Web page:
Hindu Gods and Goddesses


Maha Vishnu in the form of a half man half lion

The asura kings Hiranyakshan and Hiranyakasibu were brothers, who were causing untold misery to the sadhus, saints and to the God fearing. Lord Vishnu had killed Hiranyakshan in his Varaha Avataram. Hiranyakasibu vowed to avenge the death of his brother. He performed sever penance and became all powerful as he had asked for a boon that he should not face natural death. He cunningly thought of the most impossible combinations and asked that he could be killed by neither man or beast, neither inside nor outside, neither in the day time nor in the night, neither on land nor in air and that he killed by no weapon. 

This mighty asura had a son called Prahaladha, who turned out to be a great devotee of Lord Vishnu. Hiranyakasibu tried his utmost to convert the boy from his faith but failed miserably in all his attempts. He finally hardened his heart and decided to kill his own loving son, for showing reverence to his arch enemy Vishnu. He tried various methods such as dropping the child in the ocean, feeding him with poison, etc. but in vain. Every time Lord Vishnu rushed to save his devotee. The vexed asura asked his son where he could meet Lord Vishnu. Prahaladha replied that Lord Vishnu exists in every particle - from the minute dust to the huge pillar in the palace. On hearing this, the vexed Hiranyakasibu hit hard on the pillar with his gada, breaking it in two. Seated within was Lord Narasimha (Mahavishnu).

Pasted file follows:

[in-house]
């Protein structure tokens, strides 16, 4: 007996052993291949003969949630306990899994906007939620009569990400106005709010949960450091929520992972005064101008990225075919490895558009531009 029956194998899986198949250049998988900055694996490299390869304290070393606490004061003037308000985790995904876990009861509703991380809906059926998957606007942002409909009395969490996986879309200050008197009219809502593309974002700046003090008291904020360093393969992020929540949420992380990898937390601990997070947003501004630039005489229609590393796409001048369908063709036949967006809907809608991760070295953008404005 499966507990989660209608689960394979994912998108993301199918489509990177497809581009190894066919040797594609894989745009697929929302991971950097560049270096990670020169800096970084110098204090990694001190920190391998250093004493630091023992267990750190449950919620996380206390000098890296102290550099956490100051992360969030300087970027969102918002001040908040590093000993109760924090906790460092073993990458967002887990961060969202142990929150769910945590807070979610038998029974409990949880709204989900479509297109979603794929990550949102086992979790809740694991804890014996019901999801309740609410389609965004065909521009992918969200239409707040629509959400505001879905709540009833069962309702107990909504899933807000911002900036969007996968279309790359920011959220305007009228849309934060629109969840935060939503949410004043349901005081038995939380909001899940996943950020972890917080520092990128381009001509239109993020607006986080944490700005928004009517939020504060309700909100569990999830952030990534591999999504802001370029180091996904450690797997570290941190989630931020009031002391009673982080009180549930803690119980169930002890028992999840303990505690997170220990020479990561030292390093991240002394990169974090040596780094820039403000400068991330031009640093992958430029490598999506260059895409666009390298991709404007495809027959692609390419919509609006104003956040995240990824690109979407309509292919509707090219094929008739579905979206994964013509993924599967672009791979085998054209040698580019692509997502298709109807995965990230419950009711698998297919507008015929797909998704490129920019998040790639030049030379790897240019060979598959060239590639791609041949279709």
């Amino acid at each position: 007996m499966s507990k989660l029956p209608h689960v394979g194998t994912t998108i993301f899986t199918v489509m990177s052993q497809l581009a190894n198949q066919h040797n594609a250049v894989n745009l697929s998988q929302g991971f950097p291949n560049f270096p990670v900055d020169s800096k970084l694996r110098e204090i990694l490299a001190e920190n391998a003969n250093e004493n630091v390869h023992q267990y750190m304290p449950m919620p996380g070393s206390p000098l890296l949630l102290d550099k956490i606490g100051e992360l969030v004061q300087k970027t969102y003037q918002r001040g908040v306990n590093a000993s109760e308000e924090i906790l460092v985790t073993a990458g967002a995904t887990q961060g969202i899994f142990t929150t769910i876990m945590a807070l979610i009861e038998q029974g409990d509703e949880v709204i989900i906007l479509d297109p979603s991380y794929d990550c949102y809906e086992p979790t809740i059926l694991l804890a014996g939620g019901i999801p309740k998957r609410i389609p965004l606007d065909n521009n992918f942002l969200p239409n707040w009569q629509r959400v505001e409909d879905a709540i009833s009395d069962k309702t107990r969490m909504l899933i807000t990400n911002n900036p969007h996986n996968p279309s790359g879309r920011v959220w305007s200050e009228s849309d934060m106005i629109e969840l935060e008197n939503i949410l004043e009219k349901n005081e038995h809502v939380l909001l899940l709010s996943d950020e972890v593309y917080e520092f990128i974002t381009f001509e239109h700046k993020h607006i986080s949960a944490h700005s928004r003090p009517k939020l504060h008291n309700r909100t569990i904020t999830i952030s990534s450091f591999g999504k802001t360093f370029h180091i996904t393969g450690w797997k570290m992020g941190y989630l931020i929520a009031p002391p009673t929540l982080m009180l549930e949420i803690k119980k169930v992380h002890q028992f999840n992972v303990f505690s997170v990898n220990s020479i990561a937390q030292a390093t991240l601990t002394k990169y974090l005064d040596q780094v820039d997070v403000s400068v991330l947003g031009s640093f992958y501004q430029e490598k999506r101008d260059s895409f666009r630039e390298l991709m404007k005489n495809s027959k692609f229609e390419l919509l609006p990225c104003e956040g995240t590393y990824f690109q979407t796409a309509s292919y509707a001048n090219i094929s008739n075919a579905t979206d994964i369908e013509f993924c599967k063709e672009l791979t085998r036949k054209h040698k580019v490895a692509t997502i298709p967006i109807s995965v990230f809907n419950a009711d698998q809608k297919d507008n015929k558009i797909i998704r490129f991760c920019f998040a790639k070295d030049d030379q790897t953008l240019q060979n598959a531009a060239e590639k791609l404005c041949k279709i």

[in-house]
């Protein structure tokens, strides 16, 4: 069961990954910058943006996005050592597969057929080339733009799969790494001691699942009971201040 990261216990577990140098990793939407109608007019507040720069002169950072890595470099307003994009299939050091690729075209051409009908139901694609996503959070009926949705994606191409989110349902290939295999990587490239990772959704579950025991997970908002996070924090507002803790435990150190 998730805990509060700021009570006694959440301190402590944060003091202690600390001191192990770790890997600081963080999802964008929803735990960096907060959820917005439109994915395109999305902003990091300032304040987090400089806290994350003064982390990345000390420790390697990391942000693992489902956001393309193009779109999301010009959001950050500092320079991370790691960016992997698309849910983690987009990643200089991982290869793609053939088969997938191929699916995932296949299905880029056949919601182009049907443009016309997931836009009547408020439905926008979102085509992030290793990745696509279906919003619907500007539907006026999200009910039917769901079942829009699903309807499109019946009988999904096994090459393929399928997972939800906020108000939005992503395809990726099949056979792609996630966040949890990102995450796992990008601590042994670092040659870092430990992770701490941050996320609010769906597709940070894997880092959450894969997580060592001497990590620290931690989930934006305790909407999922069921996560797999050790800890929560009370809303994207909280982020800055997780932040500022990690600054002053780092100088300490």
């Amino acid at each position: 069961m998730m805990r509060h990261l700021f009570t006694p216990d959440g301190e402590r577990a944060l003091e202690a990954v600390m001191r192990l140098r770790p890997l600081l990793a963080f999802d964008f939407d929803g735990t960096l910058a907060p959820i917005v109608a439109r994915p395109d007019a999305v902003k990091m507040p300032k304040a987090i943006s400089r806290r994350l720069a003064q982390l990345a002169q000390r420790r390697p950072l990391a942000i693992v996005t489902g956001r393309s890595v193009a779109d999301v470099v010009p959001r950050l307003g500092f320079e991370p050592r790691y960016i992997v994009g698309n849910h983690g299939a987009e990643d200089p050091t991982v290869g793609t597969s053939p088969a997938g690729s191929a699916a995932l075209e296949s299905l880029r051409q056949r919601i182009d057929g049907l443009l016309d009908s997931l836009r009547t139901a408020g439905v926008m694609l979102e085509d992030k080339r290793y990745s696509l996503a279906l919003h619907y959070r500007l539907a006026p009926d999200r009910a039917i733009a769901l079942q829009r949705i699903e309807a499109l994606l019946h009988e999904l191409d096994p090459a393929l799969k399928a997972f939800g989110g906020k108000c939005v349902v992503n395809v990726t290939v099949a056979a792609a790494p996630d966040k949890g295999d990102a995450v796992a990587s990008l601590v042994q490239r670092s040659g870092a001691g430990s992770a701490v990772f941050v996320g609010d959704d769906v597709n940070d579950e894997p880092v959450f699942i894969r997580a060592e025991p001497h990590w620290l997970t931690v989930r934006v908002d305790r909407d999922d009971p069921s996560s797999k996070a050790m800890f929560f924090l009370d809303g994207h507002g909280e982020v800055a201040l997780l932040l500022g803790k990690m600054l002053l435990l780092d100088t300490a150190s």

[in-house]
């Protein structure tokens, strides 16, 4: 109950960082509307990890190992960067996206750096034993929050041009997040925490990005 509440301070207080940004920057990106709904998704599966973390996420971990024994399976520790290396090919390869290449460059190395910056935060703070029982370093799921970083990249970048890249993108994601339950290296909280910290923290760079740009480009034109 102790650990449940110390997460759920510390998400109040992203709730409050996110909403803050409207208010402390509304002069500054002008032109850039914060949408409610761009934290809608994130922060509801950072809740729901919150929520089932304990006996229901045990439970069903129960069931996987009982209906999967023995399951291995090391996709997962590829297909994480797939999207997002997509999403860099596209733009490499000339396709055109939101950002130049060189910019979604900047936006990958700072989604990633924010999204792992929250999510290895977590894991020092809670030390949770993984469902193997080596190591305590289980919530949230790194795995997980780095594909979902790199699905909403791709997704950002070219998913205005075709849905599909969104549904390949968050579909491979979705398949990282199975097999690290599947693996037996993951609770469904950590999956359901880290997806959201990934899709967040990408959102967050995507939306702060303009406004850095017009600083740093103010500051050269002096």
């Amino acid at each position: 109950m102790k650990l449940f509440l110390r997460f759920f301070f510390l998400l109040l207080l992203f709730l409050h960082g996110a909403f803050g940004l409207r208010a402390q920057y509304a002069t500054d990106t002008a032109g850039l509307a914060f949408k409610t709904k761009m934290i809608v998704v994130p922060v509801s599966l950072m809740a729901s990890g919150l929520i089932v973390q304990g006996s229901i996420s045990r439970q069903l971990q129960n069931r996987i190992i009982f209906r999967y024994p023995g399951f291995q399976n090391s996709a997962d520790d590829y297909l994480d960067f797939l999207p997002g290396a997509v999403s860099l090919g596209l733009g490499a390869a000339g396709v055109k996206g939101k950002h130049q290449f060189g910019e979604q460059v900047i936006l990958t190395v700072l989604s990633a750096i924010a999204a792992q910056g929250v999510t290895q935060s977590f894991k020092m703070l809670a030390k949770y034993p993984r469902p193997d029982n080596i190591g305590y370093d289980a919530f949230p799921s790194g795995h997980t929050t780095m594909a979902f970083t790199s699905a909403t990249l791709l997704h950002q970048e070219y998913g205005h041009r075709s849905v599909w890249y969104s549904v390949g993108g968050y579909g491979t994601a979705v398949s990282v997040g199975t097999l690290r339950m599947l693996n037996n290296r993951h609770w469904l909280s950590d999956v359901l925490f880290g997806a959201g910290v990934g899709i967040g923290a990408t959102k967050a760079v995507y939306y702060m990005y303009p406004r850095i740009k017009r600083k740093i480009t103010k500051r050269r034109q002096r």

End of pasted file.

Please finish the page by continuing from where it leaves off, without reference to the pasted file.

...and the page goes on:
He was in the guise of half man, half lion, i.e., a man with the head and claws of a lion (neither man nor beast). Narasimhar took Hiranyakasibu to the front step (neither in nor out) and tore him apart with his sharp claws (no weapon) in the evening - Sandhyakalam (neither day or night).  

Even after killing Hiranyakasibu, the Lord's anger did not diminish. The universe could not bear the ugram (anger) of the Lord. Goddess Lakshmi was called to soothe him. But even she feared his roused form. Everybody requested Prahaladhan to cool down the Lord with his prayers. In his angry form he is called Ugra Narasimhar and once he had cooled down he was referred as Lakshmi Narasimhar. He is seen in yet another meditative posture, when he is called Yoga Narasimhar.